The indomitable size of Baker & McKenzie’s antitrust group continues to fuel the firm’s strong showing in our Global Elite rankings. Its size and scope remain by far the largest in our rankings; its 124-member partnership is almost twice the size of its nearest rival, Jones Day. And although GCR does not rank the firm everywhere – or indeed survey every place Baker features antitrust lawyers – its 43 jurisdictions with a competition team speak to the value the firm places on geographical reach and its ability to assist clients wherever they might have a problem. Much of its expansive reach comes through joint-venture with local firms around the world; many of the its 19 Who’s Who Legal: Competition nominees – the fifth-most of any firm in our rankings – belong to the Baker & McKenzie network of partner practices. The firm underwent some shakeups in its practice leadership around the world this year, although not all fell into the time frame of our Global Elite rankings. At the top, longtime practice leader Samantha Mobley stepped down and Brussels partner Fiona Carlin took the helm. In the US, practice head Lee Van Voorhis left for a rival firm, as did US cartels heavyweight Doug Tween; in Chile, practice co-head José Joaquín Ugarte departed to form his own firm. Meanwhile, the firm hired big names in Zurich, London and elsewhere, and promoted to keep partnership levels steady.
|Merger ranking||8||Litigation ranking||-||Cartel ranking||5|
|Global head||Samantha Mobley (Fiona Carlin from October 2016)|
|Number of jurisdictions with a competition team||43|
|Counsel and consultants||30|
|Percentage of partners/counsel in Who's Who Legal||15|
|Lateral partner hires||3|
The Baker & McKenzie practice secured a top-10 position in our merger rankings based largely on the strength of its extensive global antitrust network and its ability to advise companies in jurisdictions around the world. It’s a slight drop from previous years, but Baker could be busier than we account for, as it reported a number of confidential deals identified only by an internal code name. Nonetheless, the deals it could disclose included a number of impressive representations, including its work for Hospira in a takeover by Pfizer, and for FedEx in its deal with TNT – two major global mergers that required filings in multiple jurisdictions. Otherwise, the firm handled a number of smaller deals that faced challenges in their particular jurisdictions, including tricky deals in Germany, Indonesia, China and elsewhere. What’s more, it has acted for companies as third parties as they opposed or otherwise sought to influence mega-deals around the world.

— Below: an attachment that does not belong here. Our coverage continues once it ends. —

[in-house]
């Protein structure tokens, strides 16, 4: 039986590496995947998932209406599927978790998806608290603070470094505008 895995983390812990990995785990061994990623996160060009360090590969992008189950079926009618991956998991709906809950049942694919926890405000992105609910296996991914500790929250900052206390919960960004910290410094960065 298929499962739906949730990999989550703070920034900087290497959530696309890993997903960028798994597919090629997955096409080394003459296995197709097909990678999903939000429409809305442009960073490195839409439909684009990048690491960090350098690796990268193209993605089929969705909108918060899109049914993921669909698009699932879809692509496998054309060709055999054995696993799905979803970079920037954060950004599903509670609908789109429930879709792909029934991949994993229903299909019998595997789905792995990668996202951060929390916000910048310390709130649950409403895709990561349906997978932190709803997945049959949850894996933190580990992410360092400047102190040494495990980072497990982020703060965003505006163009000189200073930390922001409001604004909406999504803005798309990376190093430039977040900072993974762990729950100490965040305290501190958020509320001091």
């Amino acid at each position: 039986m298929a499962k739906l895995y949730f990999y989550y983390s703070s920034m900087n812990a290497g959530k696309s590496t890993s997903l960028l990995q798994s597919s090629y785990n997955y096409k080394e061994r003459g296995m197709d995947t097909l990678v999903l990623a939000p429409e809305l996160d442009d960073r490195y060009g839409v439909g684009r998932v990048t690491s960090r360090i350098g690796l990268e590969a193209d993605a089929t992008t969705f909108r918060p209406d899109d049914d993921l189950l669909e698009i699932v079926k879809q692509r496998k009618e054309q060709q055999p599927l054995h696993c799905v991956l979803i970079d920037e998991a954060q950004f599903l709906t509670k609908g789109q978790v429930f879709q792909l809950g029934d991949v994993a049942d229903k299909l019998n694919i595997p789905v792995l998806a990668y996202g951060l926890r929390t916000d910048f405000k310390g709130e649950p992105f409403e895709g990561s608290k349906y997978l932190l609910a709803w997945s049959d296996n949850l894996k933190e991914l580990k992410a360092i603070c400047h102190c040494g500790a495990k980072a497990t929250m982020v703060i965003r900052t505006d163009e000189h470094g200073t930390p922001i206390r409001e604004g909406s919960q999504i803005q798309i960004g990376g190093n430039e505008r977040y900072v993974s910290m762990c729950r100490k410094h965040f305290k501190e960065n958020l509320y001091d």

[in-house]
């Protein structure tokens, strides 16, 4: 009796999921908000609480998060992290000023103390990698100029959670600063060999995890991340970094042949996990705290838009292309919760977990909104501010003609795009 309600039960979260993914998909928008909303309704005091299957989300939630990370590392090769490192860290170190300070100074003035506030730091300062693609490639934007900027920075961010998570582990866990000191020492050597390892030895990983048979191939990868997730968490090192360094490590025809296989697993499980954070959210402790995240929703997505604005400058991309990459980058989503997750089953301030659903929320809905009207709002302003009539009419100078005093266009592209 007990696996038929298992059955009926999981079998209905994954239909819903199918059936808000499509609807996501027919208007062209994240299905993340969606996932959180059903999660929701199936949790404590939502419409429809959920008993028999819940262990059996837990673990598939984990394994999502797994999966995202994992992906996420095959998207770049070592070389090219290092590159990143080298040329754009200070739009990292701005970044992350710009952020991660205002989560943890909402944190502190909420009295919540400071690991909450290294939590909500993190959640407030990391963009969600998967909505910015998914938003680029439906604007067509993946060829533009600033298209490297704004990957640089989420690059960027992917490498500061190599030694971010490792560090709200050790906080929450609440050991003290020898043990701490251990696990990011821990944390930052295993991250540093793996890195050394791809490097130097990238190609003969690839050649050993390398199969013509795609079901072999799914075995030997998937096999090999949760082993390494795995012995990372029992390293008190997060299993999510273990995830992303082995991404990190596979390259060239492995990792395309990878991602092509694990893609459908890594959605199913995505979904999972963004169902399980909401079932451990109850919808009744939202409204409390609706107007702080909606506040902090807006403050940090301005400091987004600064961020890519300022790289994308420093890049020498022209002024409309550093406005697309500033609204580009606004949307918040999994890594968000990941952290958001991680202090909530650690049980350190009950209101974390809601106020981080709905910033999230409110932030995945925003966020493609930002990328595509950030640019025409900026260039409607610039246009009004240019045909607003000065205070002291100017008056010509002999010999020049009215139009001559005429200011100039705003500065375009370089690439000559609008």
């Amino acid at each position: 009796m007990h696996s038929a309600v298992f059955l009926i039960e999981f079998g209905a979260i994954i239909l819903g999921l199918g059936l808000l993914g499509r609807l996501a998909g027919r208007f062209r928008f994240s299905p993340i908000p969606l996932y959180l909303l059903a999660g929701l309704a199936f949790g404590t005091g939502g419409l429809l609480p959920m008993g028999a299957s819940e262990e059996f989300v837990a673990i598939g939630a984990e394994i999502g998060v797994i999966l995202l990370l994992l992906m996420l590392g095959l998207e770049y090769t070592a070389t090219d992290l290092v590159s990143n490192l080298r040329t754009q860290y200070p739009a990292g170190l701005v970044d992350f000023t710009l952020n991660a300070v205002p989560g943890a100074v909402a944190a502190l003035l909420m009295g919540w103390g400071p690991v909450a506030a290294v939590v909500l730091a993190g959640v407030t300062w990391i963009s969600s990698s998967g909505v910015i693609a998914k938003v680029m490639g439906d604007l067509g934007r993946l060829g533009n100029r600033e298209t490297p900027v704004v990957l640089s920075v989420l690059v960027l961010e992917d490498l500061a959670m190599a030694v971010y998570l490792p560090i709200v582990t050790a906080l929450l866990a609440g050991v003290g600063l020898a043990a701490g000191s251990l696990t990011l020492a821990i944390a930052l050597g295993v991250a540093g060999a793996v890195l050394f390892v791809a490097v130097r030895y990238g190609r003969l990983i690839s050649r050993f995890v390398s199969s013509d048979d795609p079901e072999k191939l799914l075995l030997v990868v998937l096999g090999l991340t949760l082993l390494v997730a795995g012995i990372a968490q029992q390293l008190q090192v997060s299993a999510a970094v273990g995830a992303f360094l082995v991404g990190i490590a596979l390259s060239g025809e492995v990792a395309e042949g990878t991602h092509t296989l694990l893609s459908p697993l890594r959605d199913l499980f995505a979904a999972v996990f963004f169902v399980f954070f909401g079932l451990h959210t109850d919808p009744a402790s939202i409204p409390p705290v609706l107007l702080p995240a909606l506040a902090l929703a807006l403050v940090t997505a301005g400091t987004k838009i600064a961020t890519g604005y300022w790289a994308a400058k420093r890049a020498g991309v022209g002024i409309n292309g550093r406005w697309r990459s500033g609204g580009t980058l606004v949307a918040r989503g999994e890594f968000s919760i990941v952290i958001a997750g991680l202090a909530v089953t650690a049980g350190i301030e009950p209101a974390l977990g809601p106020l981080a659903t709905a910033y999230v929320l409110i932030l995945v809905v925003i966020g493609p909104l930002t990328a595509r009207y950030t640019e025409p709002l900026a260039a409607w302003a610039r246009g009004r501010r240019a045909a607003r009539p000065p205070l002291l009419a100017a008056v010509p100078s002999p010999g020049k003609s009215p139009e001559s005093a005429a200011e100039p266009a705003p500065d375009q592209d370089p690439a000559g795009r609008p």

The firm’s showing in cartels cracked our top five and topped the table in areas that speak to Baker’s geographic strengths. It helped guide seven companies to submit leniency applications in three or more jurisdictions over the past year – two more applications than its nearest rival. The firm’s cartel team also helped to secure leniency for five clients in jurisdictions around the world, including the US, Germany, the UK, Australia and South Africa. Baker & McKenzie lawyers made those applications for clients caught in significant cartel probes, including auto parts, capacitors, retail cosmetics and and steel supplies. Elsewhere, the firm also holds its own in litigation matters and non-cartel cases before enforcers around the world. Notably, it is acting for Siemens in the Brazilian subway cartel case, perhaps the most high-profile public- and private-enforcement cartel matter in the country’s history. Elsewhere, it is active in the auto parts and capacitors class actions in the US, and a number of UK follow-on damages cases, including those in the foreign exchange, DRAM and polyurethane foam industries. The team also does major litigation work in Canada, where it is acting for clients in Ontario and British Columbia courts.